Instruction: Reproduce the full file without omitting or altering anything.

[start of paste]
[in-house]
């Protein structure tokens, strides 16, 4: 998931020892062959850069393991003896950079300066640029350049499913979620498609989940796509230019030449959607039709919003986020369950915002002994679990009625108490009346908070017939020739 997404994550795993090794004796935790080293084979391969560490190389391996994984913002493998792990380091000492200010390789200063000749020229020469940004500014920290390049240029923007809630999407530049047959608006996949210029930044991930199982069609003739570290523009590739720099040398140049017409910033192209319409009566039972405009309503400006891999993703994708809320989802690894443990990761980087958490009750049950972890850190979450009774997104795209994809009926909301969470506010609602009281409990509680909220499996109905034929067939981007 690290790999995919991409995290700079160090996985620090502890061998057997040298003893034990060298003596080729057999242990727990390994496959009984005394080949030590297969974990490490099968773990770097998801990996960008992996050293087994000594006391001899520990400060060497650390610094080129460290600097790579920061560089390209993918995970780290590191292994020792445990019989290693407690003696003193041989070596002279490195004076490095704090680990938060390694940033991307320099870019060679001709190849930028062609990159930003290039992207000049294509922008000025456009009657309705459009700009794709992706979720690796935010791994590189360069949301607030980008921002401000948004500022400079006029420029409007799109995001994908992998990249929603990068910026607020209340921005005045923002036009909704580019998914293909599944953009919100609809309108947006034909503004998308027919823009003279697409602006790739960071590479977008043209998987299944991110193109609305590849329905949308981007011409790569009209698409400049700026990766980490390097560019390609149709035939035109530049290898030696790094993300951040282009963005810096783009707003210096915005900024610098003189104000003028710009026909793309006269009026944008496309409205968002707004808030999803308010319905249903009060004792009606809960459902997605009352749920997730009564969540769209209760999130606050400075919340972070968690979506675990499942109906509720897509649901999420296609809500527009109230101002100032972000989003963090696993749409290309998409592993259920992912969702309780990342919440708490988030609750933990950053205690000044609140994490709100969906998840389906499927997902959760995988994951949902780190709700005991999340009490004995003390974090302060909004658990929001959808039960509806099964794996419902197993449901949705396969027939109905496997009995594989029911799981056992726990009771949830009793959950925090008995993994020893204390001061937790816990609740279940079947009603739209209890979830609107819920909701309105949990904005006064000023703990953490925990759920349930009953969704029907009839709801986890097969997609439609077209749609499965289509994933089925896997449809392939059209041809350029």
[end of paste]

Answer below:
[in-house]
């Protein structure tokens, strides 16, 4: 998931020892062959850069393991003896950079300066640029350049499913979620498609989940796509230019030449959607039709919003986020369950915002002994679990009625108490009346908070017939020739 997404994550795993090794004796935790080293084979391969560490190389391996994984913002493998792990380091000492200010390789200063000749020229020469940004500014920290390049240029923007809630999407530049047959608006996949210029930044991930199982069609003739570290523009590739720099040398140049017409910033192209319409009566039972405009309503400006891999993703994708809320989802690894443990990761980087958490009750049950972890850190979450009774997104795209994809009926909301969470506010609602009281409990509680909220499996109905034929067939981007 690290790999995919991409995290700079160090996985620090502890061998057997040298003893034990060298003596080729057999242990727990390994496959009984005394080949030590297969974990490490099968773990770097998801990996960008992996050293087994000594006391001899520990400060060497650390610094080129460290600097790579920061560089390209993918995970780290590191292994020792445990019989290693407690003696003193041989070596002279490195004076490095704090680990938060390694940033991307320099870019060679001709190849930028062609990159930003290039992207000049294509922008000025456009009657309705459009700009794709992706979720690796935010791994590189360069949301607030980008921002401000948004500022400079006029420029409007799109995001994908992998990249929603990068910026607020209340921005005045923002036009909704580019998914293909599944953009919100609809309108947006034909503004998308027919823009003279697409602006790739960071590479977008043209998987299944991110193109609305590849329905949308981007011409790569009209698409400049700026990766980490390097560019390609149709035939035109530049290898030696790094993300951040282009963005810096783009707003210096915005900024610098003189104000003028710009026909793309006269009026944008496309409205968002707004808030999803308010319905249903009060004792009606809960459902997605009352749920997730009564969540769209209760999130606050400075919340972070968690979506675990499942109906509720897509649901999420296609809500527009109230101002100032972000989003963090696993749409290309998409592993259920992912969702309780990342919440708490988030609750933990950053205690000044609140994490709100969906998840389906499927997902959760995988994951949902780190709700005991999340009490004995003390974090302060909004658990929001959808039960509806099964794996419902197993449901949705396969027939109905496997009995594989029911799981056992726990009771949830009793959950925090008995993994020893204390001061937790816990609740279940079947009603739209209890979830609107819920909701309105949990904005006064000023703990953490925990759920349930009953969704029907009839709801986890097969997609439609077209749609499965289509994933089925896997449809392939059209041809350029």